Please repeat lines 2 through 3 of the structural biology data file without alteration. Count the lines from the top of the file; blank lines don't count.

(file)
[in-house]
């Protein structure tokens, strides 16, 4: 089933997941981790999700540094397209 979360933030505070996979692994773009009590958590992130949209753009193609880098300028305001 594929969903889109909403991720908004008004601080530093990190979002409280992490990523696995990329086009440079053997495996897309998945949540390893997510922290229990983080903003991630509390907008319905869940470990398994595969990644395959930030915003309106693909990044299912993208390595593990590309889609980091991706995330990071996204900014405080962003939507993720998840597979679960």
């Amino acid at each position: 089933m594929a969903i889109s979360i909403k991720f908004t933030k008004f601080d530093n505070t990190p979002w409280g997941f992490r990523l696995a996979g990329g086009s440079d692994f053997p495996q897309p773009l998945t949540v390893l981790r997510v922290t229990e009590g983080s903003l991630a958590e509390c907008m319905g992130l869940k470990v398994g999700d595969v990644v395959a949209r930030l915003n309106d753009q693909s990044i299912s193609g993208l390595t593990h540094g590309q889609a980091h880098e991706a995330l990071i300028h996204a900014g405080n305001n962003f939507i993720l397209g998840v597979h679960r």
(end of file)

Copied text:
């Protein structure tokens, strides 16, 4: 089933997941981790999700540094397209 979360933030505070996979692994773009009590958590992130949209753009193609880098300028305001 594929969903889109909403991720908004008004601080530093990190979002409280992490990523696995990329086009440079053997495996897309998945949540390893997510922290229990983080903003991630509390907008319905869940470990398994595969990644395959930030915003309106693909990044299912993208390595593990590309889609980091991706995330990071996204900014405080962003939507993720998840597979679960």
């Amino acid at each position: 089933m594929a969903i889109s979360i909403k991720f908004t933030k008004f601080d530093n505070t990190p979002w409280g997941f992490r990523l696995a996979g990329g086009s440079d692994f053997p495996q897309p773009l998945t949540v390893l981790r997510v922290t229990e009590g983080s903003l991630a958590e509390c907008m319905g992130l869940k470990v398994g999700d595969v990644v395959a949209r930030l915003n309106d753009q693909s990044i299912s193609g993208l390595t593990h540094g590309q889609a980091h880098e991706a995330l990071i300028h996204a900014g405080n305001n962003f939507i993720l397209g998840v597979h679960r």